Fame is for the few, so don’t miss the fun

Jackson Hemopo in his All Black debut against France at Forsyth Barr Stadium in June. Photos:...
Jackson Hemopo in his All Black debut against France at Forsyth Barr Stadium in June. Photos: Getty Images
In 2008, sports reporter Jeff Cheshire attended the national under-15 rugby tournament as part of the Otago Boys’ High School team. As secondary school tournament week approaches a decade on, he looks back at what became of that class of players.

Everyone wants to find the next big thing these days.

Where is the next Richie McCaw coming from? Could that tall kid on the basketball team be the next Steven Adams? What about the Silver Ferns’ next great goal shoot?

You can bet there will be scouts looking for that potential greatness all around the country next week.

There will also be countless young athletes with big aspirations and coaches driving them to get to that next level.

Of course, there is nothing wrong with being ambitious.

Ngani Laumape (left) runs the ball up at Eden Park last Saturday.
Ngani Laumape (left) runs the ball up at Eden Park last Saturday.
But it is worth understanding just how good you have to be and how hard it is to pick who will push on. And how it should be all about enjoyment.

The 2008 national under-15 rugby tournament has produced three All Blacks out of the 370 or so players that went.

Because it was an invitational tournament, not every top player in that age bracket was present.

However, with a majority of the country’s boys’ high schools and several other top rugby schools present, it is safe to call it a high-level tournament.

Palmerston North Boys’ High School’s Ngani Laumape was the first to crack the black jersey.

He was a star at that tournament, a player possessing the whole package and one who looked to be destined for great things.

However, rather than being an all-round brilliant player, he is seen as largely a one-dimensional direct runner at the top level.

His Palmerston North Boys’ teammate Jackson Hemopo has also become an All Black. He was a giant even then, although he did not quite scream class at the same level Laumape did.

The other was Wesley College prop Karl Tuinukafe, who came from obscurity to pull on the black jersey this year.

The programme for the national under-15 tournament. Photo: Supplied
The programme for the national under-15 tournament. Photo: Supplied
All took about 10 years from the tournament to reach the pinnacle, about the age of 25.

More could be on the way, although it is hard to see where the next might come from.

A further 10 players have gone on to play Super Rugby, the majority being fringe players.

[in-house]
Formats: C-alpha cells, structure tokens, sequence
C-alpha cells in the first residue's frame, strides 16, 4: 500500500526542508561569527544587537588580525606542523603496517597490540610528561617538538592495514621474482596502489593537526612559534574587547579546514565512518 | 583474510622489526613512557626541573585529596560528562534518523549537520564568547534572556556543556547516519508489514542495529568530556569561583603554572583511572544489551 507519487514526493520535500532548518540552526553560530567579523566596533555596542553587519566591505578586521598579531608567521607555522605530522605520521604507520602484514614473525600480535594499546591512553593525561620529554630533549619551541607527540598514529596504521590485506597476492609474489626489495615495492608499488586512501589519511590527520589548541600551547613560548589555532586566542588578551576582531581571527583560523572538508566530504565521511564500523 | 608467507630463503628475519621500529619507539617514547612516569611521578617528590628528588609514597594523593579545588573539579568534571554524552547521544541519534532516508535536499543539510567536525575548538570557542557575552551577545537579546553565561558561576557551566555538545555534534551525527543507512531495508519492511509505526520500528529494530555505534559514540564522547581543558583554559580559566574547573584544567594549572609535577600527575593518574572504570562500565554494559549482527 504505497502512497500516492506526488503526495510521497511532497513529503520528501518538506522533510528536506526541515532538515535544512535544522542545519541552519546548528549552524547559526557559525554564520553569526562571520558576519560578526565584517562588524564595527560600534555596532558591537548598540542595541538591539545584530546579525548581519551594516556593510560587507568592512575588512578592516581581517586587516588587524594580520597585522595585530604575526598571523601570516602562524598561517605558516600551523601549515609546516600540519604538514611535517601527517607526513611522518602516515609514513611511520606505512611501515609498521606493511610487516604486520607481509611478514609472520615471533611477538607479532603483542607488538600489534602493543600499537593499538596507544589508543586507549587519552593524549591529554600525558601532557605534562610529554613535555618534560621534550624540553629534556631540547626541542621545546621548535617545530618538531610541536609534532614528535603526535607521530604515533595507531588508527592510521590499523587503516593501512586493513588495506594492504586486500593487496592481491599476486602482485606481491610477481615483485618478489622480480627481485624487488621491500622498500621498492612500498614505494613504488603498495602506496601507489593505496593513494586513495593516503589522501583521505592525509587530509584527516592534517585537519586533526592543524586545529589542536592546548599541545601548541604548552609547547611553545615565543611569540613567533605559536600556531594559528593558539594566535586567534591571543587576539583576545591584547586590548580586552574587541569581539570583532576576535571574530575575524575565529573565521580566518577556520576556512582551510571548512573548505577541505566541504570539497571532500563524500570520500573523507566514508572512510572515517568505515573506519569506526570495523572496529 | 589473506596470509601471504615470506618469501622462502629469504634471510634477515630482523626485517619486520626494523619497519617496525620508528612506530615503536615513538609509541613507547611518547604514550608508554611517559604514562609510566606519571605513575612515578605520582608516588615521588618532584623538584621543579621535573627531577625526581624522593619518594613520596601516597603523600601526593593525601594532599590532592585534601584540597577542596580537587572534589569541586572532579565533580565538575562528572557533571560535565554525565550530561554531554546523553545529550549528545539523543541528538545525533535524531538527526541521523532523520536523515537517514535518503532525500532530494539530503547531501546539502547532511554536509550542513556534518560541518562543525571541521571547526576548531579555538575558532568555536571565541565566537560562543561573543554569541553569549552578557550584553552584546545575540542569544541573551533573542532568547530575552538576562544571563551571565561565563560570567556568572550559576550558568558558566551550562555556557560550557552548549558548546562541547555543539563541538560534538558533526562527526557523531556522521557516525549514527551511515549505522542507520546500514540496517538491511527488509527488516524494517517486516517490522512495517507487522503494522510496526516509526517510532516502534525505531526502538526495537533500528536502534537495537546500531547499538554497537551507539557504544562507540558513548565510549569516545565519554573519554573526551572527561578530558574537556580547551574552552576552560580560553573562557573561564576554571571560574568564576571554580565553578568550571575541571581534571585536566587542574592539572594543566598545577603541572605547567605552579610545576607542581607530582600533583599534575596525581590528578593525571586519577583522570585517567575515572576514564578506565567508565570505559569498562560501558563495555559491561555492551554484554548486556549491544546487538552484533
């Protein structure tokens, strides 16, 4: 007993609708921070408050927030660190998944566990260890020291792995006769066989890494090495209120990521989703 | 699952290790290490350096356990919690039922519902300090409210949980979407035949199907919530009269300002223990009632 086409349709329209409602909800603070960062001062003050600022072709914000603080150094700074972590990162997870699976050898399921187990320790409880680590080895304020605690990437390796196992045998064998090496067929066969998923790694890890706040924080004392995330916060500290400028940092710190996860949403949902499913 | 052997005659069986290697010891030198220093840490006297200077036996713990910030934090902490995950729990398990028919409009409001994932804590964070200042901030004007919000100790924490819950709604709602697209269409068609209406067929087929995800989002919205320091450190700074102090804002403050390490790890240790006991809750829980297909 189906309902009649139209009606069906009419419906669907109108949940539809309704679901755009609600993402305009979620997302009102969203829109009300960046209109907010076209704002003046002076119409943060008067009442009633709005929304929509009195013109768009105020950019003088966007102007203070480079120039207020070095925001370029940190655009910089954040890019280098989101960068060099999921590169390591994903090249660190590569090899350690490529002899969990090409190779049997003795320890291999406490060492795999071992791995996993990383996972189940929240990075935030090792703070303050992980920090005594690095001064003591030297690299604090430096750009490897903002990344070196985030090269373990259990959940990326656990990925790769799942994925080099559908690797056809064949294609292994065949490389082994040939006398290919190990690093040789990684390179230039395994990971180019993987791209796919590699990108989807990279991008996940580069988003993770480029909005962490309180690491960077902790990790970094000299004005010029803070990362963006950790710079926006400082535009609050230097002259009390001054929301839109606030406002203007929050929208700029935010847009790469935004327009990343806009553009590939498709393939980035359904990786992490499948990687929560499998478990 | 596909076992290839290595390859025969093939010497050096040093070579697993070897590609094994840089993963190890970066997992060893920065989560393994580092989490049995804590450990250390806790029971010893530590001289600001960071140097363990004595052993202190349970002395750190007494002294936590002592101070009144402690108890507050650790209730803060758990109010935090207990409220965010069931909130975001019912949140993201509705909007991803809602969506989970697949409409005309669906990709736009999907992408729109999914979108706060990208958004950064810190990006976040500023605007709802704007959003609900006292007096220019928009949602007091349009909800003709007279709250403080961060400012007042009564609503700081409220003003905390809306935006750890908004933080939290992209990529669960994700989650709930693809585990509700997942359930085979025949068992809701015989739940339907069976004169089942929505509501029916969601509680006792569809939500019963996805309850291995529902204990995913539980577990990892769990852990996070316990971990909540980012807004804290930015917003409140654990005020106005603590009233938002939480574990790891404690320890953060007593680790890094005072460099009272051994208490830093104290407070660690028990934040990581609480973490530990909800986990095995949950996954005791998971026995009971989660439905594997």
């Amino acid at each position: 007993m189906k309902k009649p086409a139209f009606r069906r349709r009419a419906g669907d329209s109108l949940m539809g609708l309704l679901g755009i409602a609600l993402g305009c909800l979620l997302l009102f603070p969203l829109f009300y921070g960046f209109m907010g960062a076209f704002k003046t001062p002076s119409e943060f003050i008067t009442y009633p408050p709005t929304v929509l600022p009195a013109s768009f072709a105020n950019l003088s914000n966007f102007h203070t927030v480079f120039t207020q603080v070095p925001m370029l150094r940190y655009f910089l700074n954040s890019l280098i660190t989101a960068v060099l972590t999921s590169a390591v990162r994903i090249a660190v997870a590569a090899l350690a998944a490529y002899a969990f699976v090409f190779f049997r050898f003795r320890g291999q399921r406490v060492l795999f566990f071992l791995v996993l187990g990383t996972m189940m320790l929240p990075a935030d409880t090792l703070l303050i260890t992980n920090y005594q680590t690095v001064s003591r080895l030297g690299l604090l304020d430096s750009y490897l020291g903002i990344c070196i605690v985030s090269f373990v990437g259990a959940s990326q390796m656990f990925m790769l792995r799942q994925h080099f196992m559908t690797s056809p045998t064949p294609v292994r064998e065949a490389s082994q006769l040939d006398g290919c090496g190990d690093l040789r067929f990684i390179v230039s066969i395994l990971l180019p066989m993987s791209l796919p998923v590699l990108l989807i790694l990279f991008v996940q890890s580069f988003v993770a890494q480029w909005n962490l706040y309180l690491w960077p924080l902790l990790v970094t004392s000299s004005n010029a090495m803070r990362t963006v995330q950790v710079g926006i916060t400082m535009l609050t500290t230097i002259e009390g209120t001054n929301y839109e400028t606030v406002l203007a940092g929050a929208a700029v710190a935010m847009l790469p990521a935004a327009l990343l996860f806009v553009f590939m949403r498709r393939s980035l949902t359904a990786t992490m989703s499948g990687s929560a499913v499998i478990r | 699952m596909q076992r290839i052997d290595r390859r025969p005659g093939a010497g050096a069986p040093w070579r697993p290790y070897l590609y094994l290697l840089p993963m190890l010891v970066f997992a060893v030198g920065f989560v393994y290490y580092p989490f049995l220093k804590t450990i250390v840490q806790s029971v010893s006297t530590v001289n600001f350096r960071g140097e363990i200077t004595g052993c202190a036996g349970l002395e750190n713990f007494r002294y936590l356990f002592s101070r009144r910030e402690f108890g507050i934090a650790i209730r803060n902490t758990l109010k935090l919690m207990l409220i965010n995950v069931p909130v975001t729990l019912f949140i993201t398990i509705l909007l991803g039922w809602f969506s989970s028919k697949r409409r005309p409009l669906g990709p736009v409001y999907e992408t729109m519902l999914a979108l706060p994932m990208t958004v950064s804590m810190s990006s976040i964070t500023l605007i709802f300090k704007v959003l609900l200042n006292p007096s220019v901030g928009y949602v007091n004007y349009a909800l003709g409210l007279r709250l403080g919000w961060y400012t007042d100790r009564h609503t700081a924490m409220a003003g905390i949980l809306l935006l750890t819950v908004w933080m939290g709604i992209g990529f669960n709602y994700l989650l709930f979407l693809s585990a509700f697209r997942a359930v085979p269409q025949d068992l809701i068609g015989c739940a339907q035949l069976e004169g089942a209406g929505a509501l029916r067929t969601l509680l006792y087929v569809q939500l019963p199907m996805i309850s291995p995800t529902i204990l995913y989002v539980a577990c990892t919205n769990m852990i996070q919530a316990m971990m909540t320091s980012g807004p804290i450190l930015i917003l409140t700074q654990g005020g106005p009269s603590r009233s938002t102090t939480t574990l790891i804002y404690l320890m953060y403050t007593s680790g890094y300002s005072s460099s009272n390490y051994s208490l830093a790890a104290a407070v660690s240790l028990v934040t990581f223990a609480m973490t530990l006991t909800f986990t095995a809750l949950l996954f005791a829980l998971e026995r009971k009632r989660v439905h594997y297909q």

Former Highlanders centre Jason Emery — also of Palmerston North Boys’ — was one of the most established.

Back then, he was not far behind Laumape as far as ability went  — his ability to hit a gap and cut through the defence was on another level.

At Super Rugby level, that was never evident.

Others included Lolagi Visinia, Reed Princep, Matt McGahan, Alex Hodgman, Donald Brighouse, Seb Siataga, Mitchell Brown and Jono Ruru. All good players — but nothing special at Super Rugby level.

Sevens star Joe Webber, who also played for the Chiefs, was in action as well.

After that it falls away.

There were a further dozen or so to play in the Mitre 10 Cup, a few to play Heartland rugby and a handful of others to play the odd high-level game overseas.

Three others who were not at the tournament — Ardie Savea, Scott Barrett and Patrick Tuipulotu — became All Blacks from that age bracket.

The Otago Boys’ team yielded just one first-class player in Southland lock Michael McKee, who was a utility back at the time.

But they are in the minority.

As good as Laumape and Emery were, there was a third boy on their team who looked just as good — his name lost now.

He — like so many others — never made it to the lofty heights of professional rugby.

Indeed, despite having so many stars, that Palmerston North Boys’ team was beaten 24-3 in the final by a dominant Mount Albert Grammar School.

Fewer than 10 of that MAGS team went on to play at a level higher than club rugby, the most high-profile being McGahan.

Even that was far more than any other team — some of which had none.

Perhaps that illustrates the point.Being a teenage star in a lot of cases does not mean anything more than being a teenage star.

Likewise, not every All Black is going to be the best player on the best team at age 15.

For the vast majority, playing at tournaments such as this will be the highlights of their sporting careers — and there is nothing wrong with that.

Every age-grade competition can be significant in its own right.

Development is certainly important.

However, that should not prevent the kids from enjoying their game and tournament for what it is.

If the only focus is on becoming an All Black, you are going to miss appreciating a whole lot else along the way.

 

National U15 tournament
The class of 2008

Players at tournament: 370

All Blacks (3): Ngani Laumape, Jackson Hemopo, Karl Tuinukafe

Super Rugby (10): Reed Princep, Seb Siataga, Joe Webber, Alex Hodgman, Matt McGahan, Lolagi Visinia, Jono Ruru, Mitchell Brown, Jason Emery, Donald Brighouse.

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